International Christian Concern (ICC) has learned that, with the help of two friends, Chinese Christian human rights lawyer Gao Zhisheng escaped in August from his home in Shaanxi, where he was under house arrest. For 23 days, he hid in a vacation house in Jiexiu city in neighboring province, until Shaanxi police mobilized a large number of officers to cross the border and recapture him. While his friends were detained, Gao vanished again and now is believed to be under police custody in Beijing.
One of his friends who assisted with the rescue, Mr. Li Fawang, was released on October 26 with bail pending trial. Four days later, he reached out to his reporter friend to recount how they successfully brought Gao out and give details of subsequent development.
Upon learning that Gao sought to escape from his house arrest, Shao Zhongguo snuck him out and the two met with Li Fawang in neighboring province Shanxi. Li had pre-arranged with a local friend to provide accommodations for Gao until they found another safe haven. Their plan went unnoticed until about three weeks later when both Shao and Li were arrested and detained by the police.
Li briefly saw Gao when he was about to be transported back to Shaanxi for detention. The encounter was so brief that Li was unable to utter a word to Gao. Gao’s whereabouts became unknown after they parted ways.
Both Li and Shao suffered mistreatment in detention. They were shackled, rejected daily necessities, beaten, fed leftover food, and Li, who suffers from diabetes, was denied medicine for the first few days and lost his eyesight as a result.
Gao’s wife Geng He expressed her concern on Twitter earlier today, “Waiting, waiting…Finally the 19th Party Congress is over, yet we still have no news of Gao Zhisheng.”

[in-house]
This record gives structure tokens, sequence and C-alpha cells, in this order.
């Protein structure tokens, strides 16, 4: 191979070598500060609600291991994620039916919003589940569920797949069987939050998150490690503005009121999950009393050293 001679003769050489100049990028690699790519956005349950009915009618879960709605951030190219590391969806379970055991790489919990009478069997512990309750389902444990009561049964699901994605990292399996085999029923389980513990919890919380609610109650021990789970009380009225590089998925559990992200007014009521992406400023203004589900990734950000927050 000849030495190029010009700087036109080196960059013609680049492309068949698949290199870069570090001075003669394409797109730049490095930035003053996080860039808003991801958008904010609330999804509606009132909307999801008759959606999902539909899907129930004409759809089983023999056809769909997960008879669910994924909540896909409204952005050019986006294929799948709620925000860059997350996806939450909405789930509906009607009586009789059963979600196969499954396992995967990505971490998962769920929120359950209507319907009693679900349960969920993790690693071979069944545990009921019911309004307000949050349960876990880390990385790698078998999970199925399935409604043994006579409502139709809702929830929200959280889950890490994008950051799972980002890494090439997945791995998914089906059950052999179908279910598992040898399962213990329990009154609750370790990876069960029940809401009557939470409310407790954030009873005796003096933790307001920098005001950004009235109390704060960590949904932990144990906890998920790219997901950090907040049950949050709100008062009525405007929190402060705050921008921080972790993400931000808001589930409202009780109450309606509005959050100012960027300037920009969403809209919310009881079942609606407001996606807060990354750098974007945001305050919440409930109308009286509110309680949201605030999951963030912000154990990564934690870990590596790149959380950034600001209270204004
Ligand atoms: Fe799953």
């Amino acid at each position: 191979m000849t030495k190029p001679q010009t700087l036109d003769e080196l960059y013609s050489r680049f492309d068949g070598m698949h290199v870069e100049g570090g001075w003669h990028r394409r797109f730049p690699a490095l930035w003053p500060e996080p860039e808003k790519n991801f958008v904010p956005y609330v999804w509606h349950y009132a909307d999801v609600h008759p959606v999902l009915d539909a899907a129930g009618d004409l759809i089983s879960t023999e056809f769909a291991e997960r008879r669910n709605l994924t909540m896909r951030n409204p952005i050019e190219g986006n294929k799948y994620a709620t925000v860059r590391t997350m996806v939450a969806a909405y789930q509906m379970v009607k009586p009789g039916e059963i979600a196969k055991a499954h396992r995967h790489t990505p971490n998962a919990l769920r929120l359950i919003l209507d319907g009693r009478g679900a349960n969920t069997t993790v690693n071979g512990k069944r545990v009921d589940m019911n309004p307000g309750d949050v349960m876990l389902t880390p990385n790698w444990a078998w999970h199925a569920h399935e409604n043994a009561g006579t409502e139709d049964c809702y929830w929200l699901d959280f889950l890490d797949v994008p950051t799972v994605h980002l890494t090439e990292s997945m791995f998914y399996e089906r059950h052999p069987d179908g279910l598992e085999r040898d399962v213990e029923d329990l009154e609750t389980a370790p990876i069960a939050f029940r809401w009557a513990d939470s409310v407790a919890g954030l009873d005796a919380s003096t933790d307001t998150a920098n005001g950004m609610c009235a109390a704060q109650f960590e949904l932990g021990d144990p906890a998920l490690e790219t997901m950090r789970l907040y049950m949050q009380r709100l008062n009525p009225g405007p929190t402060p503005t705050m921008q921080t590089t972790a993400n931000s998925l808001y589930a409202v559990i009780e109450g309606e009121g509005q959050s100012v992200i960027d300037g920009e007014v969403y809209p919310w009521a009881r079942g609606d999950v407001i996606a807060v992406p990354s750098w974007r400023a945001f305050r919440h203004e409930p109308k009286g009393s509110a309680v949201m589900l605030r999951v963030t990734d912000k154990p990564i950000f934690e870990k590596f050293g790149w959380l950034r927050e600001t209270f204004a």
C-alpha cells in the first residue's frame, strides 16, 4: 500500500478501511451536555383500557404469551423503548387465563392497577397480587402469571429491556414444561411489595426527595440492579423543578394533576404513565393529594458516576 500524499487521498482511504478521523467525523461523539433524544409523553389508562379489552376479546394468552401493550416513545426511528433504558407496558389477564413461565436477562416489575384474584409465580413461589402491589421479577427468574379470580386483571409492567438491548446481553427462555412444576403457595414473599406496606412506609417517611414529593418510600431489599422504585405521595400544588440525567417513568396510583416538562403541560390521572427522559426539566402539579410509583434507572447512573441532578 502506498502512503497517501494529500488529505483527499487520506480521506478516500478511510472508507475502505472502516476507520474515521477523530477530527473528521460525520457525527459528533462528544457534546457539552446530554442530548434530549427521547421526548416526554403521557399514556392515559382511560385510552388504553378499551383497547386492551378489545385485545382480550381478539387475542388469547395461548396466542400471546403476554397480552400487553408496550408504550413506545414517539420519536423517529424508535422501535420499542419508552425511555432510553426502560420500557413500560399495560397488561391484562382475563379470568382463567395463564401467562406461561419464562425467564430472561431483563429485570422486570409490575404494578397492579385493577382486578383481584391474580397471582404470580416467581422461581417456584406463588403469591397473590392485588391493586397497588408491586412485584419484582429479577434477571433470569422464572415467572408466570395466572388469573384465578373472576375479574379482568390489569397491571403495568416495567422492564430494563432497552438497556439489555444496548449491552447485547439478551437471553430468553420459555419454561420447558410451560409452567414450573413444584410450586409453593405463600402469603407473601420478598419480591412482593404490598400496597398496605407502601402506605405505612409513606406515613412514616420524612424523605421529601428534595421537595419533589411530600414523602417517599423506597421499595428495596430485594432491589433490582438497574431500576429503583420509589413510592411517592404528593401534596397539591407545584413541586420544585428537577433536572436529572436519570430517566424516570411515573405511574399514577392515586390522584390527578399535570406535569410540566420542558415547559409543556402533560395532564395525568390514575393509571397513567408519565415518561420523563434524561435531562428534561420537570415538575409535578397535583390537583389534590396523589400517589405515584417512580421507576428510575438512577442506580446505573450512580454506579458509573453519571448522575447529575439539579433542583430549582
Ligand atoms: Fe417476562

Gao’s lawyers, Zhang Lei and Yan Xin, visited two Ministry of Public Security offices in Shaanxi province to inquire about Gao’s case on November 8. Officials from different offices all responded with, “No, we do not handle his case.”
His disappearance is concerning, especially since his health has declined from the years in captivity as he suffers tooth loss and other health problems. He did not want to risk being captured so he turned down his friends’ offer to bring him to a dentist during the short period when he was free. Now recaptured, the government might permit harsher treatment and hide him indefinitely.
Gina Goh, ICC’s Regional Manager, said, “Though we are glad to know that Mr. Gao enjoyed brief freedom that was taken away from him for more than a decade, we are concerned about his treatment after being recaptured. In most cases, the Chinese government treats human rights advocates and Christians on the same level as terrorists once they are imprisoned, often putting them through torture and solitary confinement. Given Gao’s successful escape, he is subject to retaliation from law enforcement. We hereby urge the Chinese government to stop its unlawful detention of Mr. Gao immediately.”